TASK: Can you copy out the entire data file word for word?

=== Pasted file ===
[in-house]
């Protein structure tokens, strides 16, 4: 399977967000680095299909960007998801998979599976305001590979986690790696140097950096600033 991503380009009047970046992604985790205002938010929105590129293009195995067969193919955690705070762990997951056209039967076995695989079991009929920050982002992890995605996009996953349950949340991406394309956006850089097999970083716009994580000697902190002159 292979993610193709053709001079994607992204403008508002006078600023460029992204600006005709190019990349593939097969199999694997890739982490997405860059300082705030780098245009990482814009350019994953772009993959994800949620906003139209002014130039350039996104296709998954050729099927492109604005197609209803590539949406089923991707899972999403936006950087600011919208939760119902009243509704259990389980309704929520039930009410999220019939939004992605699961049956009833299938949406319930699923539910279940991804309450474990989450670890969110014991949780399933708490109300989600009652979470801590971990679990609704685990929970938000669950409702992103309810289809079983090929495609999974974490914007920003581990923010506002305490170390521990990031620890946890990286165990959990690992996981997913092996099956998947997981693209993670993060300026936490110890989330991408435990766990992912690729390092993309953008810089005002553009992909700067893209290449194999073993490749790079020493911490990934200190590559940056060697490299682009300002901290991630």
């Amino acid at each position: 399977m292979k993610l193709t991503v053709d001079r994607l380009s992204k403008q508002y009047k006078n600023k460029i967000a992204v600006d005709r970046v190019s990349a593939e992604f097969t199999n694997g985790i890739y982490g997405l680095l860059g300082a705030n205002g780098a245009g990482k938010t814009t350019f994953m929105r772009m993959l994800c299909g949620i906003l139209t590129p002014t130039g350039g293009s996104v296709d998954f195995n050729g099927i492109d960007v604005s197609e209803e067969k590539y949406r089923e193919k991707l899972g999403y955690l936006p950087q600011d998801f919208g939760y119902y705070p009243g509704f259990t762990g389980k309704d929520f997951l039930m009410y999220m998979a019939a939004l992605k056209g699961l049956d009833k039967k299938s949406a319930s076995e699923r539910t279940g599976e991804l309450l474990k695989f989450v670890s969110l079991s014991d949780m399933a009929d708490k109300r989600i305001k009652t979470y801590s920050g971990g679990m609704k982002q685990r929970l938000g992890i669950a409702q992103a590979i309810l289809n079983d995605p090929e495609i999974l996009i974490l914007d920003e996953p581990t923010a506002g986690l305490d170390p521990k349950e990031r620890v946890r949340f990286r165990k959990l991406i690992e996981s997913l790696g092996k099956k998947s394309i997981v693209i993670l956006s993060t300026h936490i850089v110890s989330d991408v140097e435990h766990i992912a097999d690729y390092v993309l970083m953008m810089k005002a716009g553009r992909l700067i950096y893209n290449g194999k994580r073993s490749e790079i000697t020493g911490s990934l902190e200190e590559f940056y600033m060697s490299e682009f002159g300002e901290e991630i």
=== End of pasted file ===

[in-house]
């Protein structure tokens, strides 16, 4: 399977967000680095299909960007998801998979599976305001590979986690790696140097950096600033 991503380009009047970046992604985790205002938010929105590129293009195995067969193919955690705070762990997951056209039967076995695989079991009929920050982002992890995605996009996953349950949340991406394309956006850089097999970083716009994580000697902190002159 292979993610193709053709001079994607992204403008508002006078600023460029992204600006005709190019990349593939097969199999694997890739982490997405860059300082705030780098245009990482814009350019994953772009993959994800949620906003139209002014130039350039996104296709998954050729099927492109604005197609209803590539949406089923991707899972999403936006950087600011919208939760119902009243509704259990389980309704929520039930009410999220019939939004992605699961049956009833299938949406319930699923539910279940991804309450474990989450670890969110014991949780399933708490109300989600009652979470801590971990679990609704685990929970938000669950409702992103309810289809079983090929495609999974974490914007920003581990923010506002305490170390521990990031620890946890990286165990959990690992996981997913092996099956998947997981693209993670993060300026936490110890989330991408435990766990992912690729390092993309953008810089005002553009992909700067893209290449194999073993490749790079020493911490990934200190590559940056060697490299682009300002901290991630």
């Amino acid at each position: 399977m292979k993610l193709t991503v053709d001079r994607l380009s992204k403008q508002y009047k006078n600023k460029i967000a992204v600006d005709r970046v190019s990349a593939e992604f097969t199999n694997g985790i890739y982490g997405l680095l860059g300082a705030n205002g780098a245009g990482k938010t814009t350019f994953m929105r772009m993959l994800c299909g949620i906003l139209t590129p002014t130039g350039g293009s996104v296709d998954f195995n050729g099927i492109d960007v604005s197609e209803e067969k590539y949406r089923e193919k991707l899972g999403y955690l936006p950087q600011d998801f919208g939760y119902y705070p009243g509704f259990t762990g389980k309704d929520f997951l039930m009410y999220m998979a019939a939004l992605k056209g699961l049956d009833k039967k299938s949406a319930s076995e699923r539910t279940g599976e991804l309450l474990k695989f989450v670890s969110l079991s014991d949780m399933a009929d708490k109300r989600i305001k009652t979470y801590s920050g971990g679990m609704k982002q685990r929970l938000g992890i669950a409702q992103a590979i309810l289809n079983d995605p090929e495609i999974l996009i974490l914007d920003e996953p581990t923010a506002g986690l305490d170390p521990k349950e990031r620890v946890r949340f990286r165990k959990l991406i690992e996981s997913l790696g092996k099956k998947s394309i997981v693209i993670l956006s993060t300026h936490i850089v110890s989330d991408v140097e435990h766990i992912a097999d690729y390092v993309l970083m953008m810089k005002a716009g553009r992909l700067i950096y893209n290449g194999k994580r073993s490749e790079i000697t020493g911490s990934l902190e200190e590559f940056y600033m060697s490299e682009f002159g300002e901290e991630i």